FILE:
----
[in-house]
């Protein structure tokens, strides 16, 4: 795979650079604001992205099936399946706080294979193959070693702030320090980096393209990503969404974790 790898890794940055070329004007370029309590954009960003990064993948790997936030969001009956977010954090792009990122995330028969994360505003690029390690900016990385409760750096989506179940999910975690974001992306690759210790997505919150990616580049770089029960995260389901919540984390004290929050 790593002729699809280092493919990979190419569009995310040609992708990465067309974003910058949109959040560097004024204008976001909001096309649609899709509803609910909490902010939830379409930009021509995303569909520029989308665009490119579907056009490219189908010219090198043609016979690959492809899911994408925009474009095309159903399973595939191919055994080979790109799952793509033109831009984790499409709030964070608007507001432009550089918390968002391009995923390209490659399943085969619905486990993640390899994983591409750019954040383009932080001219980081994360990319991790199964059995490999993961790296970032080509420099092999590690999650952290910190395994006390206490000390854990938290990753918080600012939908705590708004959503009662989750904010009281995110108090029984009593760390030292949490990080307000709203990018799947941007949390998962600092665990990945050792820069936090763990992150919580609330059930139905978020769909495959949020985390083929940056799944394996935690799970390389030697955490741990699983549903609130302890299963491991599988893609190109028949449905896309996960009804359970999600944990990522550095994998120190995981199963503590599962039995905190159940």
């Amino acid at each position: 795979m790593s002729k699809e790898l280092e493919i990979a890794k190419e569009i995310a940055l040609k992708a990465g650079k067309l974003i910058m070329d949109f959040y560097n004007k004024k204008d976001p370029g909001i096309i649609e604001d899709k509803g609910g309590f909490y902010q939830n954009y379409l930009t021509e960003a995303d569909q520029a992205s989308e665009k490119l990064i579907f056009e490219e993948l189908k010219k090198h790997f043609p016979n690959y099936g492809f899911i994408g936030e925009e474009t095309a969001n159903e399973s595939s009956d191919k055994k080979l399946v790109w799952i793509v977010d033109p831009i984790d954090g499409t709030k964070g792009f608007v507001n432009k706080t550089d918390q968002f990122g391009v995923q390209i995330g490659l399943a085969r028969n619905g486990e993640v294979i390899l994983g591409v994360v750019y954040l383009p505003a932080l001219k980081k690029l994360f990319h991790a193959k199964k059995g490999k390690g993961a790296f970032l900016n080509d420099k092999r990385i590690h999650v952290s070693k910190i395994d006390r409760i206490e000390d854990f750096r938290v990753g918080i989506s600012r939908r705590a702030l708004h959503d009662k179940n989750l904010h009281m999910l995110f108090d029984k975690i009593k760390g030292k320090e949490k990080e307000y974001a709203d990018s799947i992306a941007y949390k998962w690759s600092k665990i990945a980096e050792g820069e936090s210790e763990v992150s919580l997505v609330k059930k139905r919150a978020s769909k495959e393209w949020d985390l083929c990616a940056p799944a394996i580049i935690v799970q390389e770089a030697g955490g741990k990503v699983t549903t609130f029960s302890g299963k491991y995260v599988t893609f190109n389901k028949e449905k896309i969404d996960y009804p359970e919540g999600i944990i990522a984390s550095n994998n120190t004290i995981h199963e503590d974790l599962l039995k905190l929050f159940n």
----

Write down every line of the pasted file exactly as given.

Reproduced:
[in-house]
């Protein structure tokens, strides 16, 4: 795979650079604001992205099936399946706080294979193959070693702030320090980096393209990503969404974790 790898890794940055070329004007370029309590954009960003990064993948790997936030969001009956977010954090792009990122995330028969994360505003690029390690900016990385409760750096989506179940999910975690974001992306690759210790997505919150990616580049770089029960995260389901919540984390004290929050 790593002729699809280092493919990979190419569009995310040609992708990465067309974003910058949109959040560097004024204008976001909001096309649609899709509803609910909490902010939830379409930009021509995303569909520029989308665009490119579907056009490219189908010219090198043609016979690959492809899911994408925009474009095309159903399973595939191919055994080979790109799952793509033109831009984790499409709030964070608007507001432009550089918390968002391009995923390209490659399943085969619905486990993640390899994983591409750019954040383009932080001219980081994360990319991790199964059995490999993961790296970032080509420099092999590690999650952290910190395994006390206490000390854990938290990753918080600012939908705590708004959503009662989750904010009281995110108090029984009593760390030292949490990080307000709203990018799947941007949390998962600092665990990945050792820069936090763990992150919580609330059930139905978020769909495959949020985390083929940056799944394996935690799970390389030697955490741990699983549903609130302890299963491991599988893609190109028949449905896309996960009804359970999600944990990522550095994998120190995981199963503590599962039995905190159940």
């Amino acid at each position: 795979m790593s002729k699809e790898l280092e493919i990979a890794k190419e569009i995310a940055l040609k992708a990465g650079k067309l974003i910058m070329d949109f959040y560097n004007k004024k204008d976001p370029g909001i096309i649609e604001d899709k509803g609910g309590f909490y902010q939830n954009y379409l930009t021509e960003a995303d569909q520029a992205s989308e665009k490119l990064i579907f056009e490219e993948l189908k010219k090198h790997f043609p016979n690959y099936g492809f899911i994408g936030e925009e474009t095309a969001n159903e399973s595939s009956d191919k055994k080979l399946v790109w799952i793509v977010d033109p831009i984790d954090g499409t709030k964070g792009f608007v507001n432009k706080t550089d918390q968002f990122g391009v995923q390209i995330g490659l399943a085969r028969n619905g486990e993640v294979i390899l994983g591409v994360v750019y954040l383009p505003a932080l001219k980081k690029l994360f990319h991790a193959k199964k059995g490999k390690g993961a790296f970032l900016n080509d420099k092999r990385i590690h999650v952290s070693k910190i395994d006390r409760i206490e000390d854990f750096r938290v990753g918080i989506s600012r939908r705590a702030l708004h959503d009662k179940n989750l904010h009281m999910l995110f108090d029984k975690i009593k760390g030292k320090e949490k990080e307000y974001a709203d990018s799947i992306a941007y949390k998962w690759s600092k665990i990945a980096e050792g820069e936090s210790e763990v992150s919580l997505v609330k059930k139905r919150a978020s769909k495959e393209w949020d985390l083929c990616a940056p799944a394996i580049i935690v799970q390389e770089a030697g955490g741990k990503v699983t549903t609130f029960s302890g299963k491991y995260v599988t893609f190109n389901k028949e449905k896309i969404d996960y009804p359970e919540g999600i944990i990522a984390s550095n994998n120190t004290i995981h199963e503590d974790l599962l039995k905190l929050f159940n």